Washington: The stress and strain of flying through outer space proved too much for a futuristic Pentagon weapon, causing it to fail a key test flight last December.
Pressure caused by “outer space-related dynamic environments” on the Missile Defense Agency’s Exoatmospheric Kill Vehicle (EKV) wreaked havoc on the weapon’s control system, causing it to fly off course moments before hitting its target, according to an MDA statement released today.
The EKV is a defensive weapon designed to take out enemy ballistic missiles in mid-flight. It is a key element in the Pentagon’s Ground-Based Midcourse Defense program.
The weapon used during last December’s failed flight test was a more advanced version of the EKV already in place at missile defense locations in California and Alaska, according to the release.
During the test, a ballistic missile outfitted with an EKV, launched from Vandenberg Air Force Base, Calif., was supposed to knock out a dummy missile target launched from MDA’s test site on the Kwajalein Atoll in the Marshall Islands.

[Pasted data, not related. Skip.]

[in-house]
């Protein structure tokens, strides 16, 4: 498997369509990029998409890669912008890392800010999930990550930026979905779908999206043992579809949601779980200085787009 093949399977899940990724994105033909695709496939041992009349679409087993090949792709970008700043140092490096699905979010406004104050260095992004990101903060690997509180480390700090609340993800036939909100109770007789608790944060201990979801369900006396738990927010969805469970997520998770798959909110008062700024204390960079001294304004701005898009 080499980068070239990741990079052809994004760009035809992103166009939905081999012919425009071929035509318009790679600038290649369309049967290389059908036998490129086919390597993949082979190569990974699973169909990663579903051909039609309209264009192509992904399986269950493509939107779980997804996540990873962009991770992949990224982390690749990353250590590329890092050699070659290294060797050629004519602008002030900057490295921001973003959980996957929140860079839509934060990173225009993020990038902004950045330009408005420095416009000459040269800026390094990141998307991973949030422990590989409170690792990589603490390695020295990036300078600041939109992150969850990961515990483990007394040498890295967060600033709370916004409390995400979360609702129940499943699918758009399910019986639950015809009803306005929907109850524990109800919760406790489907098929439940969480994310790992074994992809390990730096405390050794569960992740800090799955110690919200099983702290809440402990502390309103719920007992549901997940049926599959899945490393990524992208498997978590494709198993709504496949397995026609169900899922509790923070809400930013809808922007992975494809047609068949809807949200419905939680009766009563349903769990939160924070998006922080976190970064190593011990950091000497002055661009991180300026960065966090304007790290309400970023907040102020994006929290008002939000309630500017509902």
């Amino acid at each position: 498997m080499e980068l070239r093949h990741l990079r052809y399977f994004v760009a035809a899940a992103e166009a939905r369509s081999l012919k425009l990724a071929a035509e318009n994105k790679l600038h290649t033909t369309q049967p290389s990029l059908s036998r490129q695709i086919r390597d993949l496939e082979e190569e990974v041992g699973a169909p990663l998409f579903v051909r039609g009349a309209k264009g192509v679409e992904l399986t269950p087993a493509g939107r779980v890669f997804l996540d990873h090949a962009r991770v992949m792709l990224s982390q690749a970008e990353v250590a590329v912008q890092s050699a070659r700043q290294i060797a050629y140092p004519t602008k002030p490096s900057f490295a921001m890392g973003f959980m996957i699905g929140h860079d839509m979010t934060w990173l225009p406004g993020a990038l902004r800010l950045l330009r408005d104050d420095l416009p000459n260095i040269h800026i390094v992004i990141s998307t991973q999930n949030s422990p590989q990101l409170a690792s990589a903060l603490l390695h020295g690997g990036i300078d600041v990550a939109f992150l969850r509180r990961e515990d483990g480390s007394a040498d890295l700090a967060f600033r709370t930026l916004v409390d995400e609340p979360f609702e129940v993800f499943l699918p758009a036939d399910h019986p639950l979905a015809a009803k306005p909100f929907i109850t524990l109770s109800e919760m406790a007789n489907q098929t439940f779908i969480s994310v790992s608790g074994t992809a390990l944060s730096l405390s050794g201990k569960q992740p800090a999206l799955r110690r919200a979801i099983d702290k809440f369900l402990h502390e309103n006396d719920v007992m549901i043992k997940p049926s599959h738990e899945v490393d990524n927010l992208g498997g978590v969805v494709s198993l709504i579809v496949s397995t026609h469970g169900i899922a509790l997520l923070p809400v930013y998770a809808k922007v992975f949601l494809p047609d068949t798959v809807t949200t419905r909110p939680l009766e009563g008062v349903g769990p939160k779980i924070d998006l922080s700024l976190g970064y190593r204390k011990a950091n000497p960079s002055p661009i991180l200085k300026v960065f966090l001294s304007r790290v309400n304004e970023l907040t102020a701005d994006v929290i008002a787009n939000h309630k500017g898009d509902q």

The EKV-equipped missile was on track to hit the target missile up until the final moments before impact, MDA officials explained. Right then, a “guidance error” in the EKV caused it to miss the target missile as both missiles flew through the upper reaches of outer space.
Both weapons ended up crashing somewhere in the Pacific ocean.
In the aftermath of the failed test, MDA engineers concluded that glitches in the EKV’s guidance system were not caused by design or “quality control” problems with the weapon itself. The guidance system failed because it could not withstand the space portion of the test flight, according to MDA.
Further study showed that the guidance system problems found on the test weapon did not affect the EKV’s currently in the continental United States, agency officials pointed out.
“Corrective design steps are being pursued and tested on the ground” to find out which aspects of the space flight damaged the weapon’s guidance system. Agency officials plan to begin a new round of testing by next spring, according to the statement. Keep reading →